As part of their drive to bring innovation to the K12 Safety and Security industry, the CrisisGo team partnered with Siyata Mobile and their SD7 handset to equip schools with a next-gen panic button. This two-way Push-to-Talk (PTT) device enables staff to send instant, definitive alerts (and their detailed location) not only to their safety teams but also to first responders with an integrated CrisisGo SOS button. With 3 clicks, this device can send a staff assist alert, and a voice message via PTT to safety teams. 7 clicks can initiate lockdowns, evacuations, and other high-level alerts directly to first responders and local 911, along with a voice message and advanced location information. PTT allows first responders to communicate with anyone with an SD7, providing life-saving details when seconds count. In addition, users can send check-in details to the safety team via the rotary knob and LED display, acting as enhanced pager.

When using the SD7 and its CrisisGo integrated SOS button, it opens the door to all of CrisisGo’s alerting functionality, with the added benefits of two-way PTT capabilities across devices.

Formats/platforms used:

The SD7 is a Push-to-Talk handset that has an integrated SOS button, that utilizes the CrisisGo alerting application.

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Problem solved:

The Siyata SD7, with the CrisisGo integrated SOS button, solves the problem of school staff not being able to relay vital information beyond a simple panic alert. A badge or basic panic hardware button is signaling but doesn't provide instant two-way communication. You don't want to dispatch police for day-to-day incidents happening in school. With this next- gen push-to-talk (PTT) device, school staff can accurately relay specific information via two-way communication with the safety team and (when necessary) first responders. Enabling first responders with as much information as possible about the crisis gives schools the best chance at a positive outcome.


Grade/age range:

The Siyata SD7 with CrisisGo can be used for all ages of teachers, staff, administration, safety leaders, district leaders, SROs, and more for K12 education with opportunities for higher education use as well. The SD7 is incredibly easy to use, and with high functionality and benefits, it’s a game changer for anyone looking to improve their school safety.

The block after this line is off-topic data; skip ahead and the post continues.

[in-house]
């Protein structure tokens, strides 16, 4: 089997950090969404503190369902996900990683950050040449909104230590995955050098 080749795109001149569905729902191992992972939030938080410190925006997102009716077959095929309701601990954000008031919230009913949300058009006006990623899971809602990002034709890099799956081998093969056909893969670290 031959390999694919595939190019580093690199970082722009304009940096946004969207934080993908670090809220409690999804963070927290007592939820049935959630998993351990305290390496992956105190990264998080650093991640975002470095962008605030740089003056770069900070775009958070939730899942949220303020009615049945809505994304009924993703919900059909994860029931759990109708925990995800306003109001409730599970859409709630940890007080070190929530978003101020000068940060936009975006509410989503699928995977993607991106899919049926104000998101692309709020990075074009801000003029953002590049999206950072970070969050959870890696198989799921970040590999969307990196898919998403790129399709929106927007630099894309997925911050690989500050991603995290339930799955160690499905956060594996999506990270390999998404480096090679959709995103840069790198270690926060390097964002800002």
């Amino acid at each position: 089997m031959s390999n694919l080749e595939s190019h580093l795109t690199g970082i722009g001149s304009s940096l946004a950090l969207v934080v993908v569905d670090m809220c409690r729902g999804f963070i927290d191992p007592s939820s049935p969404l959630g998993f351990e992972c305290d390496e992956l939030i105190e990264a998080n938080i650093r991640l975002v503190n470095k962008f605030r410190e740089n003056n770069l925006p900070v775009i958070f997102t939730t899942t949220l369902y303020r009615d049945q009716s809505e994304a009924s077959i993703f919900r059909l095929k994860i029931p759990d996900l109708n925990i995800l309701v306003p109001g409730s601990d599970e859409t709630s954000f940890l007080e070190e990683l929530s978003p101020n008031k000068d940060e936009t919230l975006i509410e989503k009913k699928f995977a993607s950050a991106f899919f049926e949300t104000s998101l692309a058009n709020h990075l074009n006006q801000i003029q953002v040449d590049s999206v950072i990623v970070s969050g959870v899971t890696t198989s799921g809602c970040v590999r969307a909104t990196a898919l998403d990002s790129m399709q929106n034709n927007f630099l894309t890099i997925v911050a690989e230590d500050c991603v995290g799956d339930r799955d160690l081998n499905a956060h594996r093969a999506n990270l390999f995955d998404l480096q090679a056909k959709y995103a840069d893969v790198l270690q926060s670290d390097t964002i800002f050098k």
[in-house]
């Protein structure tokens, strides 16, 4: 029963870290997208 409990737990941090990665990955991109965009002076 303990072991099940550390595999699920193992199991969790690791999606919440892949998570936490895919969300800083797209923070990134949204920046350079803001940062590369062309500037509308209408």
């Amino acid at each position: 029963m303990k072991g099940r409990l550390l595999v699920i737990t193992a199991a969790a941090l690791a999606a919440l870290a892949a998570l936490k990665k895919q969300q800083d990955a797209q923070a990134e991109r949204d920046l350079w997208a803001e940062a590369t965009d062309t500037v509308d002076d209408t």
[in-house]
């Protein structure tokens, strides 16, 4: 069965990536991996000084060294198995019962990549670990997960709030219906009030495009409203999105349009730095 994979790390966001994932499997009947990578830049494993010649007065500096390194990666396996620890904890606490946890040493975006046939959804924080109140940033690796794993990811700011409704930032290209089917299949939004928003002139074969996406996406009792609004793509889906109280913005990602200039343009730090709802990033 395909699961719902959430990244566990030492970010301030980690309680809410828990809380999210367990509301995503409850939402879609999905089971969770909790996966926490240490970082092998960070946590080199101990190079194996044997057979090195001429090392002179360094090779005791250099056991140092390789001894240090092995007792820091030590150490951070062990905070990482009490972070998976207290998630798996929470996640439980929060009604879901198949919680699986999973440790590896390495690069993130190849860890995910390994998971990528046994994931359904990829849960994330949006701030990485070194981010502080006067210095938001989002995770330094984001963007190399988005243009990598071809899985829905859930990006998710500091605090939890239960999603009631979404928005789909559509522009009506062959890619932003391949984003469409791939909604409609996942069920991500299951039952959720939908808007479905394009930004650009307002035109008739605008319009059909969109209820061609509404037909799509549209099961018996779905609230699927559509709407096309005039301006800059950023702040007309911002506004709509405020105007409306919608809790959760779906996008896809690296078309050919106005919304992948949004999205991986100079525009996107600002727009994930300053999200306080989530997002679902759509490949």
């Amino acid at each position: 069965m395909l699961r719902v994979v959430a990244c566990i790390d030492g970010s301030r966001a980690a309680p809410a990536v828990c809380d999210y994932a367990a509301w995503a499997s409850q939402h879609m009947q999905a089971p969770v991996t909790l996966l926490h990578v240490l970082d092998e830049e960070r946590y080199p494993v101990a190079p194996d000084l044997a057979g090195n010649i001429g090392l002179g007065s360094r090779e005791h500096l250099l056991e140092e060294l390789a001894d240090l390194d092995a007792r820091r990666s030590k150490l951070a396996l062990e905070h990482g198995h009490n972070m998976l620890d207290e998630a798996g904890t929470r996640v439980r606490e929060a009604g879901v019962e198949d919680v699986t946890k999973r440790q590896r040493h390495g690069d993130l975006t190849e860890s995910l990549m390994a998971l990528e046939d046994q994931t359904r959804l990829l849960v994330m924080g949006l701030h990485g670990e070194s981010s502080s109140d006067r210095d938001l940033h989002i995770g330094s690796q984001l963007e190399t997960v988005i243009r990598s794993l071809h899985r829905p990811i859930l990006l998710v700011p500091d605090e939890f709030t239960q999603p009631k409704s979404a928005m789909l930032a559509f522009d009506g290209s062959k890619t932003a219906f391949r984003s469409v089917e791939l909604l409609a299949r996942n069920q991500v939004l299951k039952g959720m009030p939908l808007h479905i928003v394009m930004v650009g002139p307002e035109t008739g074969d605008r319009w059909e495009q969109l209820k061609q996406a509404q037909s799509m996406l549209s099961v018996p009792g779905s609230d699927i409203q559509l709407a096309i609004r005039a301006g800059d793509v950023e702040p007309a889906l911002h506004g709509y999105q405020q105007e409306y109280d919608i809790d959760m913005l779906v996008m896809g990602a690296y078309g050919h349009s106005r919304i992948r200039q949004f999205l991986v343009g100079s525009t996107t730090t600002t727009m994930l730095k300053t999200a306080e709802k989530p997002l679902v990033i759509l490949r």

Professional development:

The SD7 handset paired with CrisisGo increases safety awareness, and develops school staff into active participants of school safety.


The SD7, along with CrisisGo’s Safety iResponse can be mapped and customized to meet the standards and response protocols being used by the organization.

Time needed:

The beauty of the SD7 is that it’s incredibly easy to learn. In fact, it’s much easier to learn than even a smartphone, which most school staff uses already in their personal lives. There’s a push-to-talk button, and an SOS button. With just these two buttons teachers and staff can dramatically enhance safety communication in their school with ease.

Pricing model:

The price of the SD7 depends on what carrier is chosen, and the data plan rates per that carrier. The CrisisGo application on the SD7 is $5 per user per month— less expensive than a Hulu subscription!


What else is needed?

A WiFi connection or a cellular data plan is needed to operate the SD7 handset.

What makes CrisisGo unique?

The ability to have two-way communication and location with safety teams and first responders is revolutionary, and much needed for the k12 industry. The SD7 enhanced with CrisisGo’s alerting and communication platform allows teachers, staff, and SROs to convey vital information during a crisis. Without two-way communication and details on the situation, our first responders are going into a crisis blind. With this product, we’re increasing the chances of schools experiencing a positive and safe outcome no matter what the crisis is.


The SD7 is designed to operate as a simple Push-to-Talk handset. Its sleek, lightweight design and military specs make it the perfect tool for the user to carry on their belt, in their hand, or set on a designated stand on a desk. Each button is contextual so that even when the user is trapped in smoke during a fire, they would be able to know which button they are clicking. Someone could operate the SD7 handset blind and still convey vital information during a crisis.